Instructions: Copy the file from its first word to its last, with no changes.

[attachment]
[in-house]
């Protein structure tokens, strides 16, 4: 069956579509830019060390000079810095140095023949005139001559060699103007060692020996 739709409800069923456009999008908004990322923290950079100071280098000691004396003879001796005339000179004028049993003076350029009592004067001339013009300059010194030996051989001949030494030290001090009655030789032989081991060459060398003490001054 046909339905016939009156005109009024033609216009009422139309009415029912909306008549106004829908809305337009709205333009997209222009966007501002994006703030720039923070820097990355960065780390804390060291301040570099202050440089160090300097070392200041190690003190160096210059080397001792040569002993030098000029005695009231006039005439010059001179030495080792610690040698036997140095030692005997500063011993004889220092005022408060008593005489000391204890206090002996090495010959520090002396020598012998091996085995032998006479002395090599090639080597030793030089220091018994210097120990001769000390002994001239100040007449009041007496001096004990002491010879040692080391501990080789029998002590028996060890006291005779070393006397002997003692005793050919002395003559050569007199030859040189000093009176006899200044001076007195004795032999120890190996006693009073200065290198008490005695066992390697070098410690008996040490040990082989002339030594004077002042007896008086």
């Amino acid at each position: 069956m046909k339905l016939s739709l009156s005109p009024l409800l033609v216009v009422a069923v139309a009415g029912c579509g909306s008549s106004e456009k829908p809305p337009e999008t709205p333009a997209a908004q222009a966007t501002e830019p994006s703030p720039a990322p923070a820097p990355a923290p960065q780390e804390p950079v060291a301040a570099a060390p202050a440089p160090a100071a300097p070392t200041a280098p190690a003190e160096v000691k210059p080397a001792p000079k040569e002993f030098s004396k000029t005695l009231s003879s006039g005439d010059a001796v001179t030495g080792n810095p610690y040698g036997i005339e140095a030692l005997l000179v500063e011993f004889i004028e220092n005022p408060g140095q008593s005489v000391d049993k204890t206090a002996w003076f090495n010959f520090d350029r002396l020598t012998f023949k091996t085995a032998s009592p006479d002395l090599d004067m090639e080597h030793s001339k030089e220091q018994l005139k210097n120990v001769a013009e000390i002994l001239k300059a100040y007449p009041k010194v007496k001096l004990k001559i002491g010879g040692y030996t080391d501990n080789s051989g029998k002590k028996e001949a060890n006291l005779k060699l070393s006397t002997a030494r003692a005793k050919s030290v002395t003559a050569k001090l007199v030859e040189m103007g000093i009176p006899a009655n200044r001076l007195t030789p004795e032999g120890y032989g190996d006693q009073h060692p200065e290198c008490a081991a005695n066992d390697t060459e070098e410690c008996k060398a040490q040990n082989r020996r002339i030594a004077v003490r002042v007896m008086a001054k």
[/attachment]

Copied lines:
[in-house]
């Protein structure tokens, strides 16, 4: 069956579509830019060390000079810095140095023949005139001559060699103007060692020996 739709409800069923456009999008908004990322923290950079100071280098000691004396003879001796005339000179004028049993003076350029009592004067001339013009300059010194030996051989001949030494030290001090009655030789032989081991060459060398003490001054 046909339905016939009156005109009024033609216009009422139309009415029912909306008549106004829908809305337009709205333009997209222009966007501002994006703030720039923070820097990355960065780390804390060291301040570099202050440089160090300097070392200041190690003190160096210059080397001792040569002993030098000029005695009231006039005439010059001179030495080792610690040698036997140095030692005997500063011993004889220092005022408060008593005489000391204890206090002996090495010959520090002396020598012998091996085995032998006479002395090599090639080597030793030089220091018994210097120990001769000390002994001239100040007449009041007496001096004990002491010879040692080391501990080789029998002590028996060890006291005779070393006397002997003692005793050919002395003559050569007199030859040189000093009176006899200044001076007195004795032999120890190996006693009073200065290198008490005695066992390697070098410690008996040490040990082989002339030594004077002042007896008086």
């Amino acid at each position: 069956m046909k339905l016939s739709l009156s005109p009024l409800l033609v216009v009422a069923v139309a009415g029912c579509g909306s008549s106004e456009k829908p809305p337009e999008t709205p333009a997209a908004q222009a966007t501002e830019p994006s703030p720039a990322p923070a820097p990355a923290p960065q780390e804390p950079v060291a301040a570099a060390p202050a440089p160090a100071a300097p070392t200041a280098p190690a003190e160096v000691k210059p080397a001792p000079k040569e002993f030098s004396k000029t005695l009231s003879s006039g005439d010059a001796v001179t030495g080792n810095p610690y040698g036997i005339e140095a030692l005997l000179v500063e011993f004889i004028e220092n005022p408060g140095q008593s005489v000391d049993k204890t206090a002996w003076f090495n010959f520090d350029r002396l020598t012998f023949k091996t085995a032998s009592p006479d002395l090599d004067m090639e080597h030793s001339k030089e220091q018994l005139k210097n120990v001769a013009e000390i002994l001239k300059a100040y007449p009041k010194v007496k001096l004990k001559i002491g010879g040692y030996t080391d501990n080789s051989g029998k002590k028996e001949a060890n006291l005779k060699l070393s006397t002997a030494r003692a005793k050919s030290v002395t003559a050569k001090l007199v030859e040189m103007g000093i009176p006899a009655n200044r001076l007195t030789p004795e032999g120890y032989g190996d006693q009073h060692p200065e290198c008490a081991a005695n066992d390697t060459e070098e410690c008996k060398a040490q040990n082989r020996r002339i030594a004077v003490r002042v007896m008086a001054k």